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How is cosmological redshift calculated? |
Cosmological redshift is calculated by (1) figuring out how much the observed wavelength is shifted from the rest wavelength, and (2) expressing that shift as a ratio of the rest wavelength. Although it sounds complicated, it really is not. It turns out that this redshift number is very useful when deriving properties of distant galaxies, such as age and distance.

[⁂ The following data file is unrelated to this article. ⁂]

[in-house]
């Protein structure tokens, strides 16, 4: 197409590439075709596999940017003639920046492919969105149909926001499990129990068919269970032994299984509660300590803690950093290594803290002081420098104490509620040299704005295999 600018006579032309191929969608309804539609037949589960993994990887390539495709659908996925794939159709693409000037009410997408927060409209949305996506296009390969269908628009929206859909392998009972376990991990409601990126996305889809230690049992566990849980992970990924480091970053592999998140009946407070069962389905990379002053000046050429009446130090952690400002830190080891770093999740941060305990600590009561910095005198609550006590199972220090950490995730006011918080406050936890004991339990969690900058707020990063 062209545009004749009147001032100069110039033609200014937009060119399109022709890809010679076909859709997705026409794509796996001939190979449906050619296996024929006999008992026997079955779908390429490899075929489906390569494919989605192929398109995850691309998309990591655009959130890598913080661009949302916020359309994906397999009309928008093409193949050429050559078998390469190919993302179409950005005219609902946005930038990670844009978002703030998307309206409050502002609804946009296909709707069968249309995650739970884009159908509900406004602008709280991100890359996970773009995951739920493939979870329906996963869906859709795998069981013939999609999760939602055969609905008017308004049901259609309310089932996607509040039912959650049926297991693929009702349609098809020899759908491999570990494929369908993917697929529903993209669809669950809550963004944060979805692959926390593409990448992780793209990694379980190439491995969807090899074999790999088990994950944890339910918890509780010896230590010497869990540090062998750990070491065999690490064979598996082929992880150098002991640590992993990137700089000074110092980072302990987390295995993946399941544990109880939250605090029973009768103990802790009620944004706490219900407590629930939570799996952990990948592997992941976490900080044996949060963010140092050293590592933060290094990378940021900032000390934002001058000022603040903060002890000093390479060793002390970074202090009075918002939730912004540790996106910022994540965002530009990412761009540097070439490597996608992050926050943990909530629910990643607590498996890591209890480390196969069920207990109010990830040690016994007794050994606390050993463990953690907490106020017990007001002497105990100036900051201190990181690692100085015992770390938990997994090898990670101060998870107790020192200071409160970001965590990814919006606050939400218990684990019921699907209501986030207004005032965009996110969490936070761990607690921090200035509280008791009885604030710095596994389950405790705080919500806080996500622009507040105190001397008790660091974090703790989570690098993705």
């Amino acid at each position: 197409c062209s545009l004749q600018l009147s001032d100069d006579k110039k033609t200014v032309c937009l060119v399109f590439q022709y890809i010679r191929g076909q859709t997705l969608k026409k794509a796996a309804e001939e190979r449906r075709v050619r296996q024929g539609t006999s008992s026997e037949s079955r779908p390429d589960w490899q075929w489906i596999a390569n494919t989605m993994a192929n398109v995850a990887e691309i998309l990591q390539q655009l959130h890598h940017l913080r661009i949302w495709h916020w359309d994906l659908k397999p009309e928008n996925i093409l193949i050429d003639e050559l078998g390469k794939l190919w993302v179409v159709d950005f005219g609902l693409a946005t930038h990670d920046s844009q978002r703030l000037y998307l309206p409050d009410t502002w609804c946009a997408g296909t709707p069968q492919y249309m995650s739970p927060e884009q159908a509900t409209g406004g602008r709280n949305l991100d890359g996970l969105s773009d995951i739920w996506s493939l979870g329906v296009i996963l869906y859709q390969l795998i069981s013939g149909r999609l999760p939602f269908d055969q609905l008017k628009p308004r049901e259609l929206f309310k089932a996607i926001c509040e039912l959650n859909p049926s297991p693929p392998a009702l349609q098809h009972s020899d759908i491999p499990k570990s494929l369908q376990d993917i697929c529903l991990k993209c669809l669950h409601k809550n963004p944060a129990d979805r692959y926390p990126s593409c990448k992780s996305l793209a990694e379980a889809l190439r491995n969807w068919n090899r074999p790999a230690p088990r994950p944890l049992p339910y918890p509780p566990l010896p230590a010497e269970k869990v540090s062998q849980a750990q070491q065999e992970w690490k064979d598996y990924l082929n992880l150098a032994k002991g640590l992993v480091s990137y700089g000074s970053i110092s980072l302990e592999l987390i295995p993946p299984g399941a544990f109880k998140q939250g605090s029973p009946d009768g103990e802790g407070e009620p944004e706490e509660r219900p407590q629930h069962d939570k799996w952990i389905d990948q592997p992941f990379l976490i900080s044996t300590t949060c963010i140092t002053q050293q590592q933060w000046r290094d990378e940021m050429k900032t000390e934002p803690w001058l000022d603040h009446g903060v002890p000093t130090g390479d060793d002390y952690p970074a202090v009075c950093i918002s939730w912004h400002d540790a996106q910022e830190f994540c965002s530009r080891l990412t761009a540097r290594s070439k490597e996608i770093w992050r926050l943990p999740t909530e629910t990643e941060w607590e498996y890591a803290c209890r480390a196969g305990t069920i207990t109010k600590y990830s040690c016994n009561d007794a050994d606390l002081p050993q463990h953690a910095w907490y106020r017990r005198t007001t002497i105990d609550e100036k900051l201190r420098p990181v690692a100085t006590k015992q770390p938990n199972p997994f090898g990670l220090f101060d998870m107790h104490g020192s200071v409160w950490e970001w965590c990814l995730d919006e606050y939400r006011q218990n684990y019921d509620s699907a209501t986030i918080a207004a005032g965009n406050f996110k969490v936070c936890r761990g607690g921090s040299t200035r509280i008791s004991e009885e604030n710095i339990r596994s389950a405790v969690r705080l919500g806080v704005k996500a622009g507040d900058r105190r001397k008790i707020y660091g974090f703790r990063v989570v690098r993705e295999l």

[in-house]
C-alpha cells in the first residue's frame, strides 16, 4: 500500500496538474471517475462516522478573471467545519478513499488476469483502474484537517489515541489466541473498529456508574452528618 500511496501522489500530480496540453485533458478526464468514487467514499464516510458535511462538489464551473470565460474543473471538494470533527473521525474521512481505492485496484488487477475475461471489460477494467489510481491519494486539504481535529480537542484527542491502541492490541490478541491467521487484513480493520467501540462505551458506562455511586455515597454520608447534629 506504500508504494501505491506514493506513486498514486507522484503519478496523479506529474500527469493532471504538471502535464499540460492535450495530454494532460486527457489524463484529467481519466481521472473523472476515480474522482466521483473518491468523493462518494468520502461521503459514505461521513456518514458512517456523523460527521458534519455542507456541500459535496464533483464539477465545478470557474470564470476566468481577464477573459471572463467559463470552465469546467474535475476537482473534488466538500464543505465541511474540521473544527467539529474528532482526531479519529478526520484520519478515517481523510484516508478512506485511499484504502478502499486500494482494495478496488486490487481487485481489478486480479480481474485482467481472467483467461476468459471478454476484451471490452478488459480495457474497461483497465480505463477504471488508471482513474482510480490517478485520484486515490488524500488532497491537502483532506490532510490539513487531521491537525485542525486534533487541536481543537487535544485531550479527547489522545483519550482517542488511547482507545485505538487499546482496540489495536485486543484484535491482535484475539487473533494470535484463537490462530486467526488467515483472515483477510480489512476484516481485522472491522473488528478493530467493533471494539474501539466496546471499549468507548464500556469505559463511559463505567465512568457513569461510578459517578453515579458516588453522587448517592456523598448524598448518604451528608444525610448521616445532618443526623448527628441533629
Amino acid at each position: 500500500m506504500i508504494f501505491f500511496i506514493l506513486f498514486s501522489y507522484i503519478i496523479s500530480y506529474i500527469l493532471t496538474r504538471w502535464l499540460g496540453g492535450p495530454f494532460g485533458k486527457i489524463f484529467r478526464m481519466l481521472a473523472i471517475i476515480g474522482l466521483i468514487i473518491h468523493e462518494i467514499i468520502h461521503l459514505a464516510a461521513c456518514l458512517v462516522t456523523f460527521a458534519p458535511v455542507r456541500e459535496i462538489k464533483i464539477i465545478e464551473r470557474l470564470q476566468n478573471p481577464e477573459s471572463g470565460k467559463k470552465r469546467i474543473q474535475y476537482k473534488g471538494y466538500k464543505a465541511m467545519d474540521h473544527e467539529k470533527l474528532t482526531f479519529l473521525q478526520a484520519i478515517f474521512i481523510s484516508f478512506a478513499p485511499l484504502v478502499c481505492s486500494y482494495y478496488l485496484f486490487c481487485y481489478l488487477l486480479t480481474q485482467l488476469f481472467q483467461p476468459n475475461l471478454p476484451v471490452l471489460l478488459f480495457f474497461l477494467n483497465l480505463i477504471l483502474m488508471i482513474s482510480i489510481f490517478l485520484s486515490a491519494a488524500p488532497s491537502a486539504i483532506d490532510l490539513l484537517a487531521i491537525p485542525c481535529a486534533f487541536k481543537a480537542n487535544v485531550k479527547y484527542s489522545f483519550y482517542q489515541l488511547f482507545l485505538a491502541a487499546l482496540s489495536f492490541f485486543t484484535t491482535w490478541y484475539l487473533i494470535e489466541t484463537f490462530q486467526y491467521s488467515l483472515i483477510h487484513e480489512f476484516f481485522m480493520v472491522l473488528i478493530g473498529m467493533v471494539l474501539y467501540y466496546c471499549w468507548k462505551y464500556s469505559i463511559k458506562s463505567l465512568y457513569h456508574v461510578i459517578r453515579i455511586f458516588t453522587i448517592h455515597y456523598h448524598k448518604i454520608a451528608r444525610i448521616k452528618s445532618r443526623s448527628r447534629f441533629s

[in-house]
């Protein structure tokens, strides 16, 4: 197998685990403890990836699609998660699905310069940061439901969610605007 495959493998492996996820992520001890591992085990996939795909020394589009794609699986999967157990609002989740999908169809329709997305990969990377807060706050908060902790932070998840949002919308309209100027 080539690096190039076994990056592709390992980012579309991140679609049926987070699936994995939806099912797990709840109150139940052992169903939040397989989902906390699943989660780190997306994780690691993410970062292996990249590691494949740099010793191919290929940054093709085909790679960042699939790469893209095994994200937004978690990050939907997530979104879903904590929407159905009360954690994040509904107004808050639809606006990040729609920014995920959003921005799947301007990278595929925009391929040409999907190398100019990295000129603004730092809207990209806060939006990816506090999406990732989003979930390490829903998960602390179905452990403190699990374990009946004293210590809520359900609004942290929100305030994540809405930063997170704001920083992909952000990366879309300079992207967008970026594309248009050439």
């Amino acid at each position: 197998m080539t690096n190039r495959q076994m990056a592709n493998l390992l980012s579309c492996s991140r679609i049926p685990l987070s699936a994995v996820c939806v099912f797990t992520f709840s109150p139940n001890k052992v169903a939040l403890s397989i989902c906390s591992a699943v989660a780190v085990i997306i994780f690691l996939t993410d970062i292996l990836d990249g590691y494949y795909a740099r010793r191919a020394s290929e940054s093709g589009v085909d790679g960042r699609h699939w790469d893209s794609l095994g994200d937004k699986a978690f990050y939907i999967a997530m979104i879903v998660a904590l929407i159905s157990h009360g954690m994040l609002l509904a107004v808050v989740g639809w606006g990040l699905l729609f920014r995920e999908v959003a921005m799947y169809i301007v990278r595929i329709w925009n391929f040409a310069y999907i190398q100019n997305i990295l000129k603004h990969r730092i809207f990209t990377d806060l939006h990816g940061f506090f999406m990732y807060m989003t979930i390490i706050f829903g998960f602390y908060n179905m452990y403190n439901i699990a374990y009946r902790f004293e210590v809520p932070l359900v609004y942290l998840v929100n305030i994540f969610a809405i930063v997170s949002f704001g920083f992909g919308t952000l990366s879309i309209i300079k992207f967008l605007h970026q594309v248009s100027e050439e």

Here is an example for illustration. Say an astronomer is measuring the spectrum of a distant galaxy. If the unredshifted rest wavelength of a spectral feature is one hundred nanometers, but for this galaxy the feature appears at two hundred nanometers, then the measured redshift is one. If the feature appears at three hundred nanometers, the redshift is two; if it is at four hundred nanometers, the redshift is three; and so on.